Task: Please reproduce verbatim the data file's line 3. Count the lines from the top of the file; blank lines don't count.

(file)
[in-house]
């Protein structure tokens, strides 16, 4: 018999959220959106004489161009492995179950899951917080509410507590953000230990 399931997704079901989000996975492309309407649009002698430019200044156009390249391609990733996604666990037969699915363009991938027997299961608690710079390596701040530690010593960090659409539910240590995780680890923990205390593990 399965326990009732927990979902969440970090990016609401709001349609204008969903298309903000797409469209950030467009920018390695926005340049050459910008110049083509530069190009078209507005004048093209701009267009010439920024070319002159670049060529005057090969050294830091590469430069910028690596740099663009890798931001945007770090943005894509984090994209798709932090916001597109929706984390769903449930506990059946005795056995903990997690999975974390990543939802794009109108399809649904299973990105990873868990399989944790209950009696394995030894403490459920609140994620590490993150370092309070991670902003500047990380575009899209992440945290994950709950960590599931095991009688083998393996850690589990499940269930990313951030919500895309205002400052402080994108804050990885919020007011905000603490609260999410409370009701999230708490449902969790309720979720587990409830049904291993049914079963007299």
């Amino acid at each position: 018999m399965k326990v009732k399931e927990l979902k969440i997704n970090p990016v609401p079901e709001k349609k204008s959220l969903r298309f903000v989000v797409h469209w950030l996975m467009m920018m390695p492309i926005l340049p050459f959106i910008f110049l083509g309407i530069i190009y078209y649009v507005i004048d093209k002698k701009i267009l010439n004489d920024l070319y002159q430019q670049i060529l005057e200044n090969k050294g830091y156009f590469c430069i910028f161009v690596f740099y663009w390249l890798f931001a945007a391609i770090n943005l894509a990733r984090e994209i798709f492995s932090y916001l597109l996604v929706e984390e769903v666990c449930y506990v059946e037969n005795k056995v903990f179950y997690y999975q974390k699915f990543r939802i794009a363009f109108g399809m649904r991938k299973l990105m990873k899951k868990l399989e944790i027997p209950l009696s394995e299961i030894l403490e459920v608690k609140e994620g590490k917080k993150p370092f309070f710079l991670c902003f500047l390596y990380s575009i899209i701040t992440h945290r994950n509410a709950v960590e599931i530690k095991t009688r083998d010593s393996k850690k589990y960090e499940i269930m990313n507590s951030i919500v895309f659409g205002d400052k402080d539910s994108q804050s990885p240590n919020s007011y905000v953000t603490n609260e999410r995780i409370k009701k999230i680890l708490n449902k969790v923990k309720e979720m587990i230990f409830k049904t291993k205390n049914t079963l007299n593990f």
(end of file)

């Amino acid at each position: 018999m399965k326990v009732k399931e927990l979902k969440i997704n970090p990016v609401p079901e709001k349609k204008s959220l969903r298309f903000v989000v797409h469209w950030l996975m467009m920018m390695p492309i926005l340049p050459f959106i910008f110049l083509g309407i530069i190009y078209y649009v507005i004048d093209k002698k701009i267009l010439n004489d920024l070319y002159q430019q670049i060529l005057e200044n090969k050294g830091y156009f590469c430069i910028f161009v690596f740099y663009w390249l890798f931001a945007a391609i770090n943005l894509a990733r984090e994209i798709f492995s932090y916001l597109l996604v929706e984390e769903v666990c449930y506990v059946e037969n005795k056995v903990f179950y997690y999975q974390k699915f990543r939802i794009a363009f109108g399809m649904r991938k299973l990105m990873k899951k868990l399989e944790i027997p209950l009696s394995e299961i030894l403490e459920v608690k609140e994620g590490k917080k993150p370092f309070f710079l991670c902003f500047l390596y990380s575009i899209i701040t992440h945290r994950n509410a709950v960590e599931i530690k095991t009688r083998d010593s393996k850690k589990y960090e499940i269930m990313n507590s951030i919500v895309f659409g205002d400052k402080d539910s994108q804050s990885p240590n919020s007011y905000v953000t603490n609260e999410r995780i409370k009701k999230i680890l708490n449902k969790v923990k309720e979720m587990i230990f409830k049904t291993k205390n049914t079963l007299n593990f």